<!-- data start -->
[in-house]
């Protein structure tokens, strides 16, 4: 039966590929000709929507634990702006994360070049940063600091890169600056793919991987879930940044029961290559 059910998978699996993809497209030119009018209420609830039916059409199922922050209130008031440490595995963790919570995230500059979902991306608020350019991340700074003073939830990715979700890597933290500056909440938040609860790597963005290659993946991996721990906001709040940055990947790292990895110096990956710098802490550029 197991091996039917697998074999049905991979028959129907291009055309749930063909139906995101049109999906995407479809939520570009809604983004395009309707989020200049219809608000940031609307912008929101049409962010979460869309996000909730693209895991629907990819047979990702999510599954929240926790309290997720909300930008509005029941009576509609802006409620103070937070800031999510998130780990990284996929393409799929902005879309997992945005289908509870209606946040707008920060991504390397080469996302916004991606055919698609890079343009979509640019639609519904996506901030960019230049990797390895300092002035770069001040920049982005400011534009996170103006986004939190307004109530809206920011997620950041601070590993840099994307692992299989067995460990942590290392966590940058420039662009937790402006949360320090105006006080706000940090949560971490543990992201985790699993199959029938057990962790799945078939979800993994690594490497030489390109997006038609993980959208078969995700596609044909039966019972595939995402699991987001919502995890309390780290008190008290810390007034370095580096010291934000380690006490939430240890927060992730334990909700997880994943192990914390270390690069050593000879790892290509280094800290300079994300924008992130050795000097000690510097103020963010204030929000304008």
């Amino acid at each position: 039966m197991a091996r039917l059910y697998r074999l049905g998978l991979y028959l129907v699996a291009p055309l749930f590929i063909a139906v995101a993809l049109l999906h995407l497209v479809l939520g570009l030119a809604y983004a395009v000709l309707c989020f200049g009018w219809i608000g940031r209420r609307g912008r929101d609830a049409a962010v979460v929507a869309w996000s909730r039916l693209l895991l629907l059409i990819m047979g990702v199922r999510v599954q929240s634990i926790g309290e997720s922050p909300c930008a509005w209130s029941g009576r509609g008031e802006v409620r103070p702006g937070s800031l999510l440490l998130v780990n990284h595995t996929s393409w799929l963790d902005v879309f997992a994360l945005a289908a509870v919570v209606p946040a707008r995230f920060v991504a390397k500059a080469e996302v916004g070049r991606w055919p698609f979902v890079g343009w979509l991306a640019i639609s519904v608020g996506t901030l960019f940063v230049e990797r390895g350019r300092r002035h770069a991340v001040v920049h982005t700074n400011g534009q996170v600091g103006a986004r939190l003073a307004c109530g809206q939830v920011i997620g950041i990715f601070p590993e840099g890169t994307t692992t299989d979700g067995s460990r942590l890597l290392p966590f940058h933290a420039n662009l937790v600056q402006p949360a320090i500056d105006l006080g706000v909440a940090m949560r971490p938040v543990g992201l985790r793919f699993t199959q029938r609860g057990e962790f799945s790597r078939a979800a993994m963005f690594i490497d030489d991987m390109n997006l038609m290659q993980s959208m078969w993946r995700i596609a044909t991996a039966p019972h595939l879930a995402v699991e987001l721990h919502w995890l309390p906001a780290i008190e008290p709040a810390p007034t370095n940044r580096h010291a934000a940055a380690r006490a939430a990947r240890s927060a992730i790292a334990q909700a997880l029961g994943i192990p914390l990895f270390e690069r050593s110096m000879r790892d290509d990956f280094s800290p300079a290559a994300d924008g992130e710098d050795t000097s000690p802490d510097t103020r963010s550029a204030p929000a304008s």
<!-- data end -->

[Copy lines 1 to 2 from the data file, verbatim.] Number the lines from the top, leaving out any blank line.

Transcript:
[in-house]
């Protein structure tokens, strides 16, 4: 039966590929000709929507634990702006994360070049940063600091890169600056793919991987879930940044029961290559 059910998978699996993809497209030119009018209420609830039916059409199922922050209130008031440490595995963790919570995230500059979902991306608020350019991340700074003073939830990715979700890597933290500056909440938040609860790597963005290659993946991996721990906001709040940055990947790292990895110096990956710098802490550029 197991091996039917697998074999049905991979028959129907291009055309749930063909139906995101049109999906995407479809939520570009809604983004395009309707989020200049219809608000940031609307912008929101049409962010979460869309996000909730693209895991629907990819047979990702999510599954929240926790309290997720909300930008509005029941009576509609802006409620103070937070800031999510998130780990990284996929393409799929902005879309997992945005289908509870209606946040707008920060991504390397080469996302916004991606055919698609890079343009979509640019639609519904996506901030960019230049990797390895300092002035770069001040920049982005400011534009996170103006986004939190307004109530809206920011997620950041601070590993840099994307692992299989067995460990942590290392966590940058420039662009937790402006949360320090105006006080706000940090949560971490543990992201985790699993199959029938057990962790799945078939979800993994690594490497030489390109997006038609993980959208078969995700596609044909039966019972595939995402699991987001919502995890309390780290008190008290810390007034370095580096010291934000380690006490939430240890927060992730334990909700997880994943192990914390270390690069050593000879790892290509280094800290300079994300924008992130050795000097000690510097103020963010204030929000304008």